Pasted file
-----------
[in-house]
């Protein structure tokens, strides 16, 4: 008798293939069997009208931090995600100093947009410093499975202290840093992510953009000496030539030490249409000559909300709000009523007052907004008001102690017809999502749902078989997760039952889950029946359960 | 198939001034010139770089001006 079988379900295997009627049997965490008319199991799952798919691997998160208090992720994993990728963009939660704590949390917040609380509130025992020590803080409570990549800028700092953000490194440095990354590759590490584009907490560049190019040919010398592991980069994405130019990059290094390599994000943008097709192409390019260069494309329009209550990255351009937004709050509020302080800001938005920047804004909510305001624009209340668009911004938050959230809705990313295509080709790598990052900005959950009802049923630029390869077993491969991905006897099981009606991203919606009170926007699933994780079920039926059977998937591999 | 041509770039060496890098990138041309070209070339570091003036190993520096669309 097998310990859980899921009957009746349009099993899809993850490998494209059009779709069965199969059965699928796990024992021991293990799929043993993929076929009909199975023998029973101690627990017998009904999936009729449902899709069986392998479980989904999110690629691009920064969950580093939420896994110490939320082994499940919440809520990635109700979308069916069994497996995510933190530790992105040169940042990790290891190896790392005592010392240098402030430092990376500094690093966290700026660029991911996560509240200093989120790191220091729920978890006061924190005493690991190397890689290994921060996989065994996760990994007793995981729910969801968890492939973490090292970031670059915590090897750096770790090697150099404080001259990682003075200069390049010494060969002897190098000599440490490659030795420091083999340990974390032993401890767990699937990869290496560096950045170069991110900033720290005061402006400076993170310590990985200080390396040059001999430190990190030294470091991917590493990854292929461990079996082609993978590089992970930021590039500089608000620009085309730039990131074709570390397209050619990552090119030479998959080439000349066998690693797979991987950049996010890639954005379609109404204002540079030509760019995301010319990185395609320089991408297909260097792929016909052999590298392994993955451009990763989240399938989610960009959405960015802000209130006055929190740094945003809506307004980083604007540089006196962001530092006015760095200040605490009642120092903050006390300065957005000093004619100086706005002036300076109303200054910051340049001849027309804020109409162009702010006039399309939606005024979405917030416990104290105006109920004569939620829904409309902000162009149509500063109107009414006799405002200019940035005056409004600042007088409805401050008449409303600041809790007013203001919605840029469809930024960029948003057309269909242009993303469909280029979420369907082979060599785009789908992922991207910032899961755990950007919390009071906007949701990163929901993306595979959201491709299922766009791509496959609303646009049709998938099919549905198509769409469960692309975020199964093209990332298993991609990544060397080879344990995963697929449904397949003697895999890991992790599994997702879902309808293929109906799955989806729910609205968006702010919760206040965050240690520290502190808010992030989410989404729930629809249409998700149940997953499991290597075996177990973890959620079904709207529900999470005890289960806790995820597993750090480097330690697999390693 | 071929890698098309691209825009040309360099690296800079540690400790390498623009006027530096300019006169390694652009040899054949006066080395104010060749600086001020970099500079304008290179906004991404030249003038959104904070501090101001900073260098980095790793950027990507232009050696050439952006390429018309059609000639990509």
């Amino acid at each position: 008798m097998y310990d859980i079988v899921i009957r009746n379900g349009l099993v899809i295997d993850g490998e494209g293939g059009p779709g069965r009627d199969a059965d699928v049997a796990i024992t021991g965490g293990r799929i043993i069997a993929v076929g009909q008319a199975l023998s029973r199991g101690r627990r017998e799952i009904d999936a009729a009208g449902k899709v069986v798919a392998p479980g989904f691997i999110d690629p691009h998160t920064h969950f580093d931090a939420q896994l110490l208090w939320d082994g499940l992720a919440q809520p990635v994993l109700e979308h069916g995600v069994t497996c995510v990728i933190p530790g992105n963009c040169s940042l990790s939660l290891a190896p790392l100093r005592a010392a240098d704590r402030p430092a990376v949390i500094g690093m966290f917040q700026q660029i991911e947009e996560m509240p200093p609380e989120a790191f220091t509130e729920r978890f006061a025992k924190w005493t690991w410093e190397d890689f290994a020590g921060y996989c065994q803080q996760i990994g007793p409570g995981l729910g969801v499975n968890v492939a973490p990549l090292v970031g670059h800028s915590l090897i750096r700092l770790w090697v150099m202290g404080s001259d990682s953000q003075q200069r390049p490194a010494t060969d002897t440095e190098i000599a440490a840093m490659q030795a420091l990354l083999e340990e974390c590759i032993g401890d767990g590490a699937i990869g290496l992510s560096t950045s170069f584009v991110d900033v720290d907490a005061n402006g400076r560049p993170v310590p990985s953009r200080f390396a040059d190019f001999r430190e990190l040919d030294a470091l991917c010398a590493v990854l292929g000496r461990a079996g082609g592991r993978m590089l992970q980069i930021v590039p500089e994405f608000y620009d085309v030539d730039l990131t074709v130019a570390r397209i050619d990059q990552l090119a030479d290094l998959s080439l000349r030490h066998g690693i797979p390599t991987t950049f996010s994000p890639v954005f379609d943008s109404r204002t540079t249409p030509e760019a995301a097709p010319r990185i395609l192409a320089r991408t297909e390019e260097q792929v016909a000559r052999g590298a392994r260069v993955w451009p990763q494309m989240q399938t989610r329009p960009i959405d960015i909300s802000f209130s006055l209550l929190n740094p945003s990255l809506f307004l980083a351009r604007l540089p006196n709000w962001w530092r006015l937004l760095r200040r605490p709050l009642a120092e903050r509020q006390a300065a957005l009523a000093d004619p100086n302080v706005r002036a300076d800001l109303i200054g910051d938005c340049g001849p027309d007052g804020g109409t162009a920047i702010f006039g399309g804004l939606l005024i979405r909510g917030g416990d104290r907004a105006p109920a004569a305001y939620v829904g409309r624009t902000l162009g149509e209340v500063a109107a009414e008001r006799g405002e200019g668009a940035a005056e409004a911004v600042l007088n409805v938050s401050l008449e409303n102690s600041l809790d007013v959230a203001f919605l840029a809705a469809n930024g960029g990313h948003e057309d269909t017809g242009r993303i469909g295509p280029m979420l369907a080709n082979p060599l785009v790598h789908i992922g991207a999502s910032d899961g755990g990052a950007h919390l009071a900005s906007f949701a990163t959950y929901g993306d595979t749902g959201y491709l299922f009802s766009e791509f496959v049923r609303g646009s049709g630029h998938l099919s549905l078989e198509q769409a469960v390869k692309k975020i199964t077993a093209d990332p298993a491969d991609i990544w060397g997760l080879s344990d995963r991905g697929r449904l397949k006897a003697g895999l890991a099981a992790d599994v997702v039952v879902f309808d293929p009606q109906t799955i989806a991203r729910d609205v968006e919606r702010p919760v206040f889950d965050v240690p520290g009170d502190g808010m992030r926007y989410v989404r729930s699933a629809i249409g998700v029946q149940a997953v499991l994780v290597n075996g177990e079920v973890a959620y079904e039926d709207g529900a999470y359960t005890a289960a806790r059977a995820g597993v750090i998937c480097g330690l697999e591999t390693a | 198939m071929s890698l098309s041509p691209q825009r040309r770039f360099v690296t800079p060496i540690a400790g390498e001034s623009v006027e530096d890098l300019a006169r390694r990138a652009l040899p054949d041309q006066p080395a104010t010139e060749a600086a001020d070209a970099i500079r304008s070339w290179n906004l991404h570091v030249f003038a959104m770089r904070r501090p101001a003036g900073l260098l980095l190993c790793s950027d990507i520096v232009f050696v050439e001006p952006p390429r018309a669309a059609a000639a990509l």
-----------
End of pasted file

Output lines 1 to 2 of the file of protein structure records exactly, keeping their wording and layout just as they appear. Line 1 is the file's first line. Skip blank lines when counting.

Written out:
[in-house]
């Protein structure tokens, strides 16, 4: 008798293939069997009208931090995600100093947009410093499975202290840093992510953009000496030539030490249409000559909300709000009523007052907004008001102690017809999502749902078989997760039952889950029946359960 | 198939001034010139770089001006 079988379900295997009627049997965490008319199991799952798919691997998160208090992720994993990728963009939660704590949390917040609380509130025992020590803080409570990549800028700092953000490194440095990354590759590490584009907490560049190019040919010398592991980069994405130019990059290094390599994000943008097709192409390019260069494309329009209550990255351009937004709050509020302080800001938005920047804004909510305001624009209340668009911004938050959230809705990313295509080709790598990052900005959950009802049923630029390869077993491969991905006897099981009606991203919606009170926007699933994780079920039926059977998937591999 | 041509770039060496890098990138041309070209070339570091003036190993520096669309 097998310990859980899921009957009746349009099993899809993850490998494209059009779709069965199969059965699928796990024992021991293990799929043993993929076929009909199975023998029973101690627990017998009904999936009729449902899709069986392998479980989904999110690629691009920064969950580093939420896994110490939320082994499940919440809520990635109700979308069916069994497996995510933190530790992105040169940042990790290891190896790392005592010392240098402030430092990376500094690093966290700026660029991911996560509240200093989120790191220091729920978890006061924190005493690991190397890689290994921060996989065994996760990994007793995981729910969801968890492939973490090292970031670059915590090897750096770790090697150099404080001259990682003075200069390049010494060969002897190098000599440490490659030795420091083999340990974390032993401890767990699937990869290496560096950045170069991110900033720290005061402006400076993170310590990985200080390396040059001999430190990190030294470091991917590493990854292929461990079996082609993978590089992970930021590039500089608000620009085309730039990131074709570390397209050619990552090119030479998959080439000349066998690693797979991987950049996010890639954005379609109404204002540079030509760019995301010319990185395609320089991408297909260097792929016909052999590298392994993955451009990763989240399938989610960009959405960015802000209130006055929190740094945003809506307004980083604007540089006196962001530092006015760095200040605490009642120092903050006390300065957005000093004619100086706005002036300076109303200054910051340049001849027309804020109409162009702010006039399309939606005024979405917030416990104290105006109920004569939620829904409309902000162009149509500063109107009414006799405002200019940035005056409004600042007088409805401050008449409303600041809790007013203001919605840029469809930024960029948003057309269909242009993303469909280029979420369907082979060599785009789908992922991207910032899961755990950007919390009071906007949701990163929901993306595979959201491709299922766009791509496959609303646009049709998938099919549905198509769409469960692309975020199964093209990332298993991609990544060397080879344990995963697929449904397949003697895999890991992790599994997702879902309808293929109906799955989806729910609205968006702010919760206040965050240690520290502190808010992030989410989404729930629809249409998700149940997953499991290597075996177990973890959620079904709207529900999470005890289960806790995820597993750090480097330690697999390693 | 071929890698098309691209825009040309360099690296800079540690400790390498623009006027530096300019006169390694652009040899054949006066080395104010060749600086001020970099500079304008290179906004991404030249003038959104904070501090101001900073260098980095790793950027990507232009050696050439952006390429018309059609000639990509």